Presentation Title

Pluvial Lake Deposits of Deep Springs Valley, California

Start Date

November 2016

End Date

November 2016

Location

HUB 302-132

Type of Presentation

Poster

Abstract

Deep Springs Valley, located 35 km east of Bishop, California, is known for its terminal saline playa (elev. 1499 m). Observations and mapping from 1928 found Quaternary stratified and fossiliferous pluvial lake deposits. The elevation of the pluvial lake deposits (1646 m) is the same as the Soldier Pass wind gap (1648 m) between Deep Springs and Eureka Valleys. This observation led to the hypothesis that Deep Springs Lake once flowed into Eureka Valley. This study provided a more extensive description of Deep Springs Lake in order to document past climate of the immediate area. I examined Deep Springs Lake deposits mapped northeast of a hill called “The Elephant”. The deposits consisted of alternating beds of fine-grained, finely bedded, poorly cemented, fossiliferous sand to clayey sand and fine-to-medium-grained, coarse-bedded sand. Fossil freshwater gastropods Lymnaidae Stagnicola and Planorboidea Gyraulus were found in the upper clayey sands. Fossil ostracodes are dominated by Limnocythere ceriotuberosa and Fabaeformiscandona cf. caudata, which are found in freshwater to mildly saline environments. Gastropods are also consistent with a fresh to mildly saline lake depositional setting, rather than a spring or groundwater discharge environment. We interpret these data to indicate that Deep Springs Valley contained a freshwater lake that reached 1646 m that likely flowed through Soldier Pass and into Eureka Valley during a cooler, wetter climate. A radiocarbon date on a gastropod fossil was 39,930±590 14C years, which I interpret as an “infinite” radiocarbon age.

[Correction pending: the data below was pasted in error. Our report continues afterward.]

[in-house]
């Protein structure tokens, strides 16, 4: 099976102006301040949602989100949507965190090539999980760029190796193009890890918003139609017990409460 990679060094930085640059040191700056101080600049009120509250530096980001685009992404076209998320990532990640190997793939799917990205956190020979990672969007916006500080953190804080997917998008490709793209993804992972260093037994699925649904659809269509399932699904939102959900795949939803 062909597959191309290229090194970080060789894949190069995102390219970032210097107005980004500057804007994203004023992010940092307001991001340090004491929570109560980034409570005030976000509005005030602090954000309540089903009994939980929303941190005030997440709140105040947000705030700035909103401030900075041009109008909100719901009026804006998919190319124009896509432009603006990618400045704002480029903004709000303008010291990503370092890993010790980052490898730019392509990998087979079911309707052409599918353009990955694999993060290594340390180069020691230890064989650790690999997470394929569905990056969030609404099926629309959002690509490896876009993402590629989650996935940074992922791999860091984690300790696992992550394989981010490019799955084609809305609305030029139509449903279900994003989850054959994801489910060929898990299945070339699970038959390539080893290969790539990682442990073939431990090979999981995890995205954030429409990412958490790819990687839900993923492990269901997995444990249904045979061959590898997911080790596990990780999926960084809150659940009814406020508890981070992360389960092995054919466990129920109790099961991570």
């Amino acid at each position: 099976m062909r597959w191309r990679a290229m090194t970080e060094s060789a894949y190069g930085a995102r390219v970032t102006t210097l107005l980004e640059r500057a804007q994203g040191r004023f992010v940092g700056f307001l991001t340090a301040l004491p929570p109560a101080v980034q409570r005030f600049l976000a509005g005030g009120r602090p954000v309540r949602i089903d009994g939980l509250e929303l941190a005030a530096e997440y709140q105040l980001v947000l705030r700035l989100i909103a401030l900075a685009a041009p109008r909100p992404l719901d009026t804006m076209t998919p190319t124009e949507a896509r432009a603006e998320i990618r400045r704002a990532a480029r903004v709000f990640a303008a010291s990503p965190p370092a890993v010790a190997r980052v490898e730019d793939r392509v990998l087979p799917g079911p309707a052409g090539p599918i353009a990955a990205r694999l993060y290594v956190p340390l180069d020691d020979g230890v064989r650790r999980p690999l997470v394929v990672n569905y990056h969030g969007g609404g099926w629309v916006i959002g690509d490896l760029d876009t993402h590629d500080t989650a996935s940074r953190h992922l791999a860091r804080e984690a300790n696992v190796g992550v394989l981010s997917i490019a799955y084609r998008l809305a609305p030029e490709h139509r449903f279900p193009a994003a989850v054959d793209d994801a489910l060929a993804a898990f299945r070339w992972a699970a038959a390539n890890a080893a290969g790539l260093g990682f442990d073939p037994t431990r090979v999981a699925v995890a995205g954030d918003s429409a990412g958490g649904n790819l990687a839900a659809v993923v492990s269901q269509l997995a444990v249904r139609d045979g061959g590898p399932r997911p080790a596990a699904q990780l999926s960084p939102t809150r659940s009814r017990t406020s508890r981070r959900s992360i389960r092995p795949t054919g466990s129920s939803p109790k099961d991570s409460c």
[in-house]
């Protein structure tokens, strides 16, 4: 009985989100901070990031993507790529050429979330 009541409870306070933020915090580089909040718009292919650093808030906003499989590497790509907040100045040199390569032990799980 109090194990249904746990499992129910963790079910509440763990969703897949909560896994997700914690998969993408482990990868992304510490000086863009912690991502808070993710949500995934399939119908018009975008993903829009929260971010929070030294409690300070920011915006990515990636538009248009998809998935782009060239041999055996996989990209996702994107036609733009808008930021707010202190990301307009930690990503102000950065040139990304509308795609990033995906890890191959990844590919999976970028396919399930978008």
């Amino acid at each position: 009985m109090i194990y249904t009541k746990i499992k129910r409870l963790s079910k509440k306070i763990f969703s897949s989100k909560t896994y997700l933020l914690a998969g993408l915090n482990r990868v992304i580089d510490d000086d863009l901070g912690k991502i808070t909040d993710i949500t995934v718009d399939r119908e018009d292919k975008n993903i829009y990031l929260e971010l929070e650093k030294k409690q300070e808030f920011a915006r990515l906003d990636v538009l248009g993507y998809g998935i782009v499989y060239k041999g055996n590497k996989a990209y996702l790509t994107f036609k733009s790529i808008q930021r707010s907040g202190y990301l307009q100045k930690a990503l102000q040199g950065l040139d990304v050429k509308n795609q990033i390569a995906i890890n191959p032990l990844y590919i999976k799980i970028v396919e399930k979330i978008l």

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Nov 12th, 1:00 PM Nov 12th, 2:00 PM

Pluvial Lake Deposits of Deep Springs Valley, California

HUB 302-132

Deep Springs Valley, located 35 km east of Bishop, California, is known for its terminal saline playa (elev. 1499 m). Observations and mapping from 1928 found Quaternary stratified and fossiliferous pluvial lake deposits. The elevation of the pluvial lake deposits (1646 m) is the same as the Soldier Pass wind gap (1648 m) between Deep Springs and Eureka Valleys. This observation led to the hypothesis that Deep Springs Lake once flowed into Eureka Valley. This study provided a more extensive description of Deep Springs Lake in order to document past climate of the immediate area. I examined Deep Springs Lake deposits mapped northeast of a hill called “The Elephant”. The deposits consisted of alternating beds of fine-grained, finely bedded, poorly cemented, fossiliferous sand to clayey sand and fine-to-medium-grained, coarse-bedded sand. Fossil freshwater gastropods Lymnaidae Stagnicola and Planorboidea Gyraulus were found in the upper clayey sands. Fossil ostracodes are dominated by Limnocythere ceriotuberosa and Fabaeformiscandona cf. caudata, which are found in freshwater to mildly saline environments. Gastropods are also consistent with a fresh to mildly saline lake depositional setting, rather than a spring or groundwater discharge environment. We interpret these data to indicate that Deep Springs Valley contained a freshwater lake that reached 1646 m that likely flowed through Soldier Pass and into Eureka Valley during a cooler, wetter climate. A radiocarbon date on a gastropod fossil was 39,930±590 14C years, which I interpret as an “infinite” radiocarbon age.